I recently moved into a new home. During the inspection and walk-through, the builders explained the warranties and responsibilities of the builder and made clear the items that belonged to them versus those that were the responsibility of the manufacturers. At the time, it all made sense.

Two days later, when I was standing in a pool of water in front of the new dishwasher, not so much. This was the culmination of my second attempt to run a test load of dishes in the new appliance. On attempt number one, I marveled at how quiet the machine was. In all honesty, my expectations were quite low, given that my old dishwasher sounded like incessant waves crashing on Waimea Bay during the Winter (for those of you who don’t know, that’s a beach on the North Shore of Hawaii, where waves are known to top 30 feet in the winter).

Unfortunately, my marvel was short lived because when I opened the dishwasher at the end of the cycle, I was quite disappointed in the quality of washing. I was about to complain about how dirty the dishes seemed when I looked down and noticed a bone dry, dispensed pod of dishwashing soap on the bottom of the dishwasher. Apparently, all dishwashers are quiet when you don’t run them with water!

After remediating the water situation, I embarked on attempt number two. I stayed long enough to confirm that this new dishwasher was much quieter than my last and left house to run a few errands. Upon my return, I discovered the before mentioned pool of water.

Now it was time to call the builder to arrange for them to come over and survey the damage. They came as promised and completed their inspection. The conclusion: The floor and surrounding cabinets were not damaged by the water. The problem was with the dishwasher, not the installation. So, as he “kindly” reminded me, this would be the responsibility of the manufacturer, not the builder. Needless to say, the manufacturer’s repair man came the next day and identified the assembly problem. The dishwasher has been fixed, the dishes are getting cleaned and all is good.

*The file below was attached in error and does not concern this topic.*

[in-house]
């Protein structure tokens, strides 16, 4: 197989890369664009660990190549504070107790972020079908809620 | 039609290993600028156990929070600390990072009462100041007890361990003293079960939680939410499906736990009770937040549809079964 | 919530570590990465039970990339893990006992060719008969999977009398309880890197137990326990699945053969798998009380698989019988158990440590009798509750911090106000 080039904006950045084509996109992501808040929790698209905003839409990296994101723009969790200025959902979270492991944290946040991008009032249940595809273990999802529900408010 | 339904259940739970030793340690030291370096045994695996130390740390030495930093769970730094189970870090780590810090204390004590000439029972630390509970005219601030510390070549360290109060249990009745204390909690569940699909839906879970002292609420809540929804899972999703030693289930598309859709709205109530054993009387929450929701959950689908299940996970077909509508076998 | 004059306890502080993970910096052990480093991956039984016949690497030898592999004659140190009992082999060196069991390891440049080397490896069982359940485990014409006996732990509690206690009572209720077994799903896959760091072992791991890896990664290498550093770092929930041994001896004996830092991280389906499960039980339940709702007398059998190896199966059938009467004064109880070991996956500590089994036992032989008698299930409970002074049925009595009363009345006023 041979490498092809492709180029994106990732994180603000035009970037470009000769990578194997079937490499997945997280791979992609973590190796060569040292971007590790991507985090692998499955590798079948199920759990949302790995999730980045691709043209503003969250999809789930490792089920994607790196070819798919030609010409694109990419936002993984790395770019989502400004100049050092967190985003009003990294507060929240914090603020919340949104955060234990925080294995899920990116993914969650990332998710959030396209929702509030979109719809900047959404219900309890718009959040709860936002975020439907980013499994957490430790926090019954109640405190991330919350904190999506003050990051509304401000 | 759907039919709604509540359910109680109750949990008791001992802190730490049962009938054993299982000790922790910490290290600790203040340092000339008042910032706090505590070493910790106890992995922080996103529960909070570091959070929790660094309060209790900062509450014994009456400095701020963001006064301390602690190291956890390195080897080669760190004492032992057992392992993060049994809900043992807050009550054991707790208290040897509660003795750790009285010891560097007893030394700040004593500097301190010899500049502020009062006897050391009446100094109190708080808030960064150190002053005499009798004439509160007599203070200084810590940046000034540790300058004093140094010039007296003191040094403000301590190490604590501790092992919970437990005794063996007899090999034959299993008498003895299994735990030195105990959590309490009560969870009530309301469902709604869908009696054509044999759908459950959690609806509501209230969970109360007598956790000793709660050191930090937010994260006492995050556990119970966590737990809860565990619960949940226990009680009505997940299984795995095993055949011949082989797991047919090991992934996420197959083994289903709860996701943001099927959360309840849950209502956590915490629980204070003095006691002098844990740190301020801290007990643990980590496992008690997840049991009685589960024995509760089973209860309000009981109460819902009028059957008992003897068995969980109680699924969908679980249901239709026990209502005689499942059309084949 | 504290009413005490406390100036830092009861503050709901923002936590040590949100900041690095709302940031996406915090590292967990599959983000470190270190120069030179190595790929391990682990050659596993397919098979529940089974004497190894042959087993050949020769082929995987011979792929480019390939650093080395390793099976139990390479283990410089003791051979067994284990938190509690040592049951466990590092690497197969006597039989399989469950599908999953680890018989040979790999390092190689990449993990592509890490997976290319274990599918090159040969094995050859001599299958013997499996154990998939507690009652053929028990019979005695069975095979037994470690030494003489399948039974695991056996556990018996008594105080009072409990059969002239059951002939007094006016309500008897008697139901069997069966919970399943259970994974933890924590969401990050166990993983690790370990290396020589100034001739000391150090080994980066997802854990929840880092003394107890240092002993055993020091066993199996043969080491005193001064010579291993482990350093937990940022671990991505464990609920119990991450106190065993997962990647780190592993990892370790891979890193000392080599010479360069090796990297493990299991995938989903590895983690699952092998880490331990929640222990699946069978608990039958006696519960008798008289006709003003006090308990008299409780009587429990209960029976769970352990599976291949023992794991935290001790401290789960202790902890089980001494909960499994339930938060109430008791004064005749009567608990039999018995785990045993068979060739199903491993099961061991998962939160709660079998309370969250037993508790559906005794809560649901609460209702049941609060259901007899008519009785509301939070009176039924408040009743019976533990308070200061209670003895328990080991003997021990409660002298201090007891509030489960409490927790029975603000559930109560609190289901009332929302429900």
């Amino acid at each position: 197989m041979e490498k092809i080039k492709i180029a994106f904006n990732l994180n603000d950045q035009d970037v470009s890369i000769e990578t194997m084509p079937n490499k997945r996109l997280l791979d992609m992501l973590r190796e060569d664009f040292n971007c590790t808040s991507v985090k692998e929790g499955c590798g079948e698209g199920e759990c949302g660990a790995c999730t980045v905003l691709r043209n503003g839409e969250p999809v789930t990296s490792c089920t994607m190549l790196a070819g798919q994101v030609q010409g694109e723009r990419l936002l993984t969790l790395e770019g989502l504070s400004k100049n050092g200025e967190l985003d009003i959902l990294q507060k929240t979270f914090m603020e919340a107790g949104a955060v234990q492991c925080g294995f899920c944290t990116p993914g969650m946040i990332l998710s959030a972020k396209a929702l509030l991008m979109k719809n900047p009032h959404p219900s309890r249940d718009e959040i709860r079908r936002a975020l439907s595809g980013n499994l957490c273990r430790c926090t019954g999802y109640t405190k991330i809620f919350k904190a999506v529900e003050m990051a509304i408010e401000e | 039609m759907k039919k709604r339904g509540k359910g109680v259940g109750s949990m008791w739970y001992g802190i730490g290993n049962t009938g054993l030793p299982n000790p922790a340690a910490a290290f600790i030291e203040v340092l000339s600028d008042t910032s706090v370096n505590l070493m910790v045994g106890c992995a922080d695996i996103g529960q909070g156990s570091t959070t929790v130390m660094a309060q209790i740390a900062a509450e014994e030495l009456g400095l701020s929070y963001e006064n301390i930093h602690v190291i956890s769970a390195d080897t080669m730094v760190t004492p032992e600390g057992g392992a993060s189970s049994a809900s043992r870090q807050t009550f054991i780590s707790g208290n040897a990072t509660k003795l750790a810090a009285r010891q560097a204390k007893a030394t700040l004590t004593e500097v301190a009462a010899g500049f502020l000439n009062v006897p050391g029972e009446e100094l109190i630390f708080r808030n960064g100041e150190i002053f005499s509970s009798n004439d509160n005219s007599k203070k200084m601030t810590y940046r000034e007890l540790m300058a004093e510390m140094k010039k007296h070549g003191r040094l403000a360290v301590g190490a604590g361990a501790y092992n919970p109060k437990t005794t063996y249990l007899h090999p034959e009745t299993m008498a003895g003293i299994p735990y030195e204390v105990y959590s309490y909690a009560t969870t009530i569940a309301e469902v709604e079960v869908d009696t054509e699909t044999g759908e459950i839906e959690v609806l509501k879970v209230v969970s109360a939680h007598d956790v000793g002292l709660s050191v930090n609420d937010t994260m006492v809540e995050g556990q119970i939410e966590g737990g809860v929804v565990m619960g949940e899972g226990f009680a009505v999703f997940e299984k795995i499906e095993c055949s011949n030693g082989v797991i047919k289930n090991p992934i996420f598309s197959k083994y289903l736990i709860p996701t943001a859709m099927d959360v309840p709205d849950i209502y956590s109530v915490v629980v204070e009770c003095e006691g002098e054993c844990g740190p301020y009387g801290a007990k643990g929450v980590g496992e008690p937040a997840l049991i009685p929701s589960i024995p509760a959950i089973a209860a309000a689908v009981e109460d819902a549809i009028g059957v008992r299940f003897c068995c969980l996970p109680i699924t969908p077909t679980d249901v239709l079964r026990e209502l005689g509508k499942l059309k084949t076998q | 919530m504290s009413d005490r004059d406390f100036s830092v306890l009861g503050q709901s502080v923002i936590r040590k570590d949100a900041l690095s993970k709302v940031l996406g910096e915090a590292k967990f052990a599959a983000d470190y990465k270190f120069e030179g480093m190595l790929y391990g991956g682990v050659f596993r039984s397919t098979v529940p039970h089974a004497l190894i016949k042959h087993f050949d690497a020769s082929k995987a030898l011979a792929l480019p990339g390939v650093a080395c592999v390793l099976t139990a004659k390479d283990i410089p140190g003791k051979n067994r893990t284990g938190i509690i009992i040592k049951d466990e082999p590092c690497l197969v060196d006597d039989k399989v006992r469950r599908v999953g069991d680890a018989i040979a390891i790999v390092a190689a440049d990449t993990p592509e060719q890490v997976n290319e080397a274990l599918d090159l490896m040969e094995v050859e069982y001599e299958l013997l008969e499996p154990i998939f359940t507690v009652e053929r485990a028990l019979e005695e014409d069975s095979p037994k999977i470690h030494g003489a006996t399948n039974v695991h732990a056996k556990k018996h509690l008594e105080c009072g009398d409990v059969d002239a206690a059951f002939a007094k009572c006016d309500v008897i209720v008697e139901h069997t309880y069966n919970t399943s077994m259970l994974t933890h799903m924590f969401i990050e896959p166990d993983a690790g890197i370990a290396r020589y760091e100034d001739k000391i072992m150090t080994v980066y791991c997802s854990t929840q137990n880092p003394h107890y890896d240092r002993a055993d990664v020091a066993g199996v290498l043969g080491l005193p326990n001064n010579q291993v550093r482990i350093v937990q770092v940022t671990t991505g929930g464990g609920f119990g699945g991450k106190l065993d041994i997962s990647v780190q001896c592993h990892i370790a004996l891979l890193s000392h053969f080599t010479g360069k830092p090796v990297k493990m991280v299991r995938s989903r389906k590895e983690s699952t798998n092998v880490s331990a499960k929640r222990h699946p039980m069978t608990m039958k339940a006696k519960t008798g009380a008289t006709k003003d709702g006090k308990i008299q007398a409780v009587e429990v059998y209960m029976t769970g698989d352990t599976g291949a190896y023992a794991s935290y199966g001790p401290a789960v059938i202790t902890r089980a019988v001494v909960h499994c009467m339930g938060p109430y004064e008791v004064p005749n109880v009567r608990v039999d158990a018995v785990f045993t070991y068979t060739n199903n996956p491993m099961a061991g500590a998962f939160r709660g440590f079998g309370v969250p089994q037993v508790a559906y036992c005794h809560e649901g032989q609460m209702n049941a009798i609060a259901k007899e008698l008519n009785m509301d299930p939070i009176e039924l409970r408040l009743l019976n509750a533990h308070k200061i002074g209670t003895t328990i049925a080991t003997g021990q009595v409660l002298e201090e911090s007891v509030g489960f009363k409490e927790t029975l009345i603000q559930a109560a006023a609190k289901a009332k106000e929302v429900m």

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The builder was right – it was not an installation error, but rather a manufacturer’s defect. But, what bothered me was did he “do right”? Perhaps, if they had turned on the water, after they installed the dishwasher and run a test cycle, they would have identified the factory defect before I did.

On the other hand, I purchased a new washer and dryer. The people who delivered those appliances, moved them into our upstairs laundry room without a hitch. They kindly removed their shoes when they walked into our home, they set up the appliances, ran tests on both appliances to demonstrate they were working, before they left. Now, that’s how you do it right in my opinion.

I believe that at netlogx, we “Do it Right”. We understand the boundaries of our contracts and our statements of work and we know that they govern how we are compensated. But, when we see a need, we balance our contractual obligations with doing what is right for our customers. We won’t “give away the bank” but we will do what we can to help our customers get what they need!

Being right or doing right? Answer to the question…Both!

Quote: “Do the right thing. It will gratify some people and astonish the rest.” –Mark Twain